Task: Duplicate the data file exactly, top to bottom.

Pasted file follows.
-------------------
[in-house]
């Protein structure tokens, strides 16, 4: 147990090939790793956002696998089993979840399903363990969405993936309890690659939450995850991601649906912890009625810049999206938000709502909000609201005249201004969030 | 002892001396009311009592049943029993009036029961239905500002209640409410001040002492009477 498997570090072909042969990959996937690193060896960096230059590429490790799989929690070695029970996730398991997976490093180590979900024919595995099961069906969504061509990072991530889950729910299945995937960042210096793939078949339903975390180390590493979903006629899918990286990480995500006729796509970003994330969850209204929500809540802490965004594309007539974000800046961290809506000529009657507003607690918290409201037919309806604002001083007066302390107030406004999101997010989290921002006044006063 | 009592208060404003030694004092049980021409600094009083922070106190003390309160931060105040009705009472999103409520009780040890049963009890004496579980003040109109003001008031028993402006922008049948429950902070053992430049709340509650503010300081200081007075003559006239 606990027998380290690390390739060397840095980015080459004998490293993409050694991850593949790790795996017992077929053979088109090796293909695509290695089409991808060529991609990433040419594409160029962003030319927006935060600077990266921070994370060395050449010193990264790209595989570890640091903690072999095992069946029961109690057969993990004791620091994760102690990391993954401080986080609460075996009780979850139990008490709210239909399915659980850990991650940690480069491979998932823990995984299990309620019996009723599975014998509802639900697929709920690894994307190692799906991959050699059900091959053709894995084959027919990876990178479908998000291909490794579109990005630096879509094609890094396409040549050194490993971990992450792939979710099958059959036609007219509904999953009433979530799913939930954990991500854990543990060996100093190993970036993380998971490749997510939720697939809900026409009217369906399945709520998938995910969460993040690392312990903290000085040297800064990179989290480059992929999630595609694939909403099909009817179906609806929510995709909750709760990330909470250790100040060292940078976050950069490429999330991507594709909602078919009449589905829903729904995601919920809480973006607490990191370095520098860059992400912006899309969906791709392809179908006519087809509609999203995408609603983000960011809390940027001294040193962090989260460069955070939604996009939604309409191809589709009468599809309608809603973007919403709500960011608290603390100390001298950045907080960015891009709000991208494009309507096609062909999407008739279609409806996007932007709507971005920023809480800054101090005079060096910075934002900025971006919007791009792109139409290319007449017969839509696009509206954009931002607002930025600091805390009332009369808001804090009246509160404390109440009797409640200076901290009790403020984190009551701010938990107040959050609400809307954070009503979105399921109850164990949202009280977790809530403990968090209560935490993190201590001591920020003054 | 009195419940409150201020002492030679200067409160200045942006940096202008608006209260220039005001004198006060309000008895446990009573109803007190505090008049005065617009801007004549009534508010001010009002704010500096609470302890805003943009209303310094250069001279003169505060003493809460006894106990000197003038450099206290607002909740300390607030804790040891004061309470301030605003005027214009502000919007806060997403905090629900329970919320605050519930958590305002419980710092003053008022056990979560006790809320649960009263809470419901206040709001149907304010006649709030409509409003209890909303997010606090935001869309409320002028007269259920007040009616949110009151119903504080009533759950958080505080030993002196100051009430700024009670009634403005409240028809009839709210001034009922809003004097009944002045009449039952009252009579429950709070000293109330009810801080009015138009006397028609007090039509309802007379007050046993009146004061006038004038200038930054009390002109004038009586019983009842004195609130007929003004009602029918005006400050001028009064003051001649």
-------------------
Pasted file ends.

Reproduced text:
[in-house]
């Protein structure tokens, strides 16, 4: 147990090939790793956002696998089993979840399903363990969405993936309890690659939450995850991601649906912890009625810049999206938000709502909000609201005249201004969030 | 002892001396009311009592049943029993009036029961239905500002209640409410001040002492009477 498997570090072909042969990959996937690193060896960096230059590429490790799989929690070695029970996730398991997976490093180590979900024919595995099961069906969504061509990072991530889950729910299945995937960042210096793939078949339903975390180390590493979903006629899918990286990480995500006729796509970003994330969850209204929500809540802490965004594309007539974000800046961290809506000529009657507003607690918290409201037919309806604002001083007066302390107030406004999101997010989290921002006044006063 | 009592208060404003030694004092049980021409600094009083922070106190003390309160931060105040009705009472999103409520009780040890049963009890004496579980003040109109003001008031028993402006922008049948429950902070053992430049709340509650503010300081200081007075003559006239 606990027998380290690390390739060397840095980015080459004998490293993409050694991850593949790790795996017992077929053979088109090796293909695509290695089409991808060529991609990433040419594409160029962003030319927006935060600077990266921070994370060395050449010193990264790209595989570890640091903690072999095992069946029961109690057969993990004791620091994760102690990391993954401080986080609460075996009780979850139990008490709210239909399915659980850990991650940690480069491979998932823990995984299990309620019996009723599975014998509802639900697929709920690894994307190692799906991959050699059900091959053709894995084959027919990876990178479908998000291909490794579109990005630096879509094609890094396409040549050194490993971990992450792939979710099958059959036609007219509904999953009433979530799913939930954990991500854990543990060996100093190993970036993380998971490749997510939720697939809900026409009217369906399945709520998938995910969460993040690392312990903290000085040297800064990179989290480059992929999630595609694939909403099909009817179906609806929510995709909750709760990330909470250790100040060292940078976050950069490429999330991507594709909602078919009449589905829903729904995601919920809480973006607490990191370095520098860059992400912006899309969906791709392809179908006519087809509609999203995408609603983000960011809390940027001294040193962090989260460069955070939604996009939604309409191809589709009468599809309608809603973007919403709500960011608290603390100390001298950045907080960015891009709000991208494009309507096609062909999407008739279609409806996007932007709507971005920023809480800054101090005079060096910075934002900025971006919007791009792109139409290319007449017969839509696009509206954009931002607002930025600091805390009332009369808001804090009246509160404390109440009797409640200076901290009790403020984190009551701010938990107040959050609400809307954070009503979105399921109850164990949202009280977790809530403990968090209560935490993190201590001591920020003054 | 009195419940409150201020002492030679200067409160200045942006940096202008608006209260220039005001004198006060309000008895446990009573109803007190505090008049005065617009801007004549009534508010001010009002704010500096609470302890805003943009209303310094250069001279003169505060003493809460006894106990000197003038450099206290607002909740300390607030804790040891004061309470301030605003005027214009502000919007806060997403905090629900329970919320605050519930958590305002419980710092003053008022056990979560006790809320649960009263809470419901206040709001149907304010006649709030409509409003209890909303997010606090935001869309409320002028007269259920007040009616949110009151119903504080009533759950958080505080030993002196100051009430700024009670009634403005409240028809009839709210001034009922809003004097009944002045009449039952009252009579429950709070000293109330009810801080009015138009006397028609007090039509309802007379007050046993009146004061006038004038200038930054009390002109004038009586019983009842004195609130007929003004009602029918005006400050001028009064003051001649």